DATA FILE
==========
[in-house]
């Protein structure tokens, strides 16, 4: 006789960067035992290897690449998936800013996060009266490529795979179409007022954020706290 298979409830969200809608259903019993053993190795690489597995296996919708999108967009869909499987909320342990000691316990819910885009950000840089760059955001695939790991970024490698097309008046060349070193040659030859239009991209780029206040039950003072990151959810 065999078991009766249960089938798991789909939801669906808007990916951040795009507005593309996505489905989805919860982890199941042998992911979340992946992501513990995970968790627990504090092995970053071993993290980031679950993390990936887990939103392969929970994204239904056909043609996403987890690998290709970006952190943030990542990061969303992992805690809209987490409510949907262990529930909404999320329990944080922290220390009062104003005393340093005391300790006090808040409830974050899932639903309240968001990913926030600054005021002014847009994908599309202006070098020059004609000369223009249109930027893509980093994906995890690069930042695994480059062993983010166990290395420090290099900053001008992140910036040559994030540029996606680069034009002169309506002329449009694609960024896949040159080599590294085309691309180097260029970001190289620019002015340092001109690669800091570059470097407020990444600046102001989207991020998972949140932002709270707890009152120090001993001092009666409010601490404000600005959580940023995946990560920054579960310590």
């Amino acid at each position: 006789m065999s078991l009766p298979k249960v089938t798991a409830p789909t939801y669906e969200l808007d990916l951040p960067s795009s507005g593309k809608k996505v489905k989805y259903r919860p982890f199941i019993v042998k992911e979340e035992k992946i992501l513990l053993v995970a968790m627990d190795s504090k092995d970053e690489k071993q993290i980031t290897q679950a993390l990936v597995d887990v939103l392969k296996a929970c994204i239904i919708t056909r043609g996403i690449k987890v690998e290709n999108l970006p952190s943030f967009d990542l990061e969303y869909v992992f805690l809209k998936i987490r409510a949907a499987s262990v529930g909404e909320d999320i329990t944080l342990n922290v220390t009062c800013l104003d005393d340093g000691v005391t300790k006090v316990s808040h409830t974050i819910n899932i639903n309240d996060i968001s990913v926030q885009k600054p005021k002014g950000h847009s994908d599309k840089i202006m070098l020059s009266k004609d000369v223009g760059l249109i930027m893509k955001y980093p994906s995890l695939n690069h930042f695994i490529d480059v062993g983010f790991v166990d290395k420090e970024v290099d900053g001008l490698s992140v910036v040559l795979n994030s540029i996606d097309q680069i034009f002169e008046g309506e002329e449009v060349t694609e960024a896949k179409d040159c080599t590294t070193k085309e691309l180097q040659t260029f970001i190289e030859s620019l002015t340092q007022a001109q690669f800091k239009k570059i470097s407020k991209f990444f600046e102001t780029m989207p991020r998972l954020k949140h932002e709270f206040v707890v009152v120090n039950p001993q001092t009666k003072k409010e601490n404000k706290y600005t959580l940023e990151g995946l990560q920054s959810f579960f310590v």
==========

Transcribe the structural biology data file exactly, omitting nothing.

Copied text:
[in-house]
């Protein structure tokens, strides 16, 4: 006789960067035992290897690449998936800013996060009266490529795979179409007022954020706290 298979409830969200809608259903019993053993190795690489597995296996919708999108967009869909499987909320342990000691316990819910885009950000840089760059955001695939790991970024490698097309008046060349070193040659030859239009991209780029206040039950003072990151959810 065999078991009766249960089938798991789909939801669906808007990916951040795009507005593309996505489905989805919860982890199941042998992911979340992946992501513990995970968790627990504090092995970053071993993290980031679950993390990936887990939103392969929970994204239904056909043609996403987890690998290709970006952190943030990542990061969303992992805690809209987490409510949907262990529930909404999320329990944080922290220390009062104003005393340093005391300790006090808040409830974050899932639903309240968001990913926030600054005021002014847009994908599309202006070098020059004609000369223009249109930027893509980093994906995890690069930042695994480059062993983010166990290395420090290099900053001008992140910036040559994030540029996606680069034009002169309506002329449009694609960024896949040159080599590294085309691309180097260029970001190289620019002015340092001109690669800091570059470097407020990444600046102001989207991020998972949140932002709270707890009152120090001993001092009666409010601490404000600005959580940023995946990560920054579960310590």
């Amino acid at each position: 006789m065999s078991l009766p298979k249960v089938t798991a409830p789909t939801y669906e969200l808007d990916l951040p960067s795009s507005g593309k809608k996505v489905k989805y259903r919860p982890f199941i019993v042998k992911e979340e035992k992946i992501l513990l053993v995970a968790m627990d190795s504090k092995d970053e690489k071993q993290i980031t290897q679950a993390l990936v597995d887990v939103l392969k296996a929970c994204i239904i919708t056909r043609g996403i690449k987890v690998e290709n999108l970006p952190s943030f967009d990542l990061e969303y869909v992992f805690l809209k998936i987490r409510a949907a499987s262990v529930g909404e909320d999320i329990t944080l342990n922290v220390t009062c800013l104003d005393d340093g000691v005391t300790k006090v316990s808040h409830t974050i819910n899932i639903n309240d996060i968001s990913v926030q885009k600054p005021k002014g950000h847009s994908d599309k840089i202006m070098l020059s009266k004609d000369v223009g760059l249109i930027m893509k955001y980093p994906s995890l695939n690069h930042f695994i490529d480059v062993g983010f790991v166990d290395k420090e970024v290099d900053g001008l490698s992140v910036v040559l795979n994030s540029i996606d097309q680069i034009f002169e008046g309506e002329e449009v060349t694609e960024a896949k179409d040159c080599t590294t070193k085309e691309l180097q040659t260029f970001i190289e030859s620019l002015t340092q007022a001109q690669f800091k239009k570059i470097s407020k991209f990444f600046e102001t780029m989207p991020r998972l954020k949140h932002e709270f206040v707890v009152v120090n039950p001993q001092t009666k003072k409010e601490n404000k706290y600005t959580l940023e990151g995946l990560q920054s959810f579960f310590v």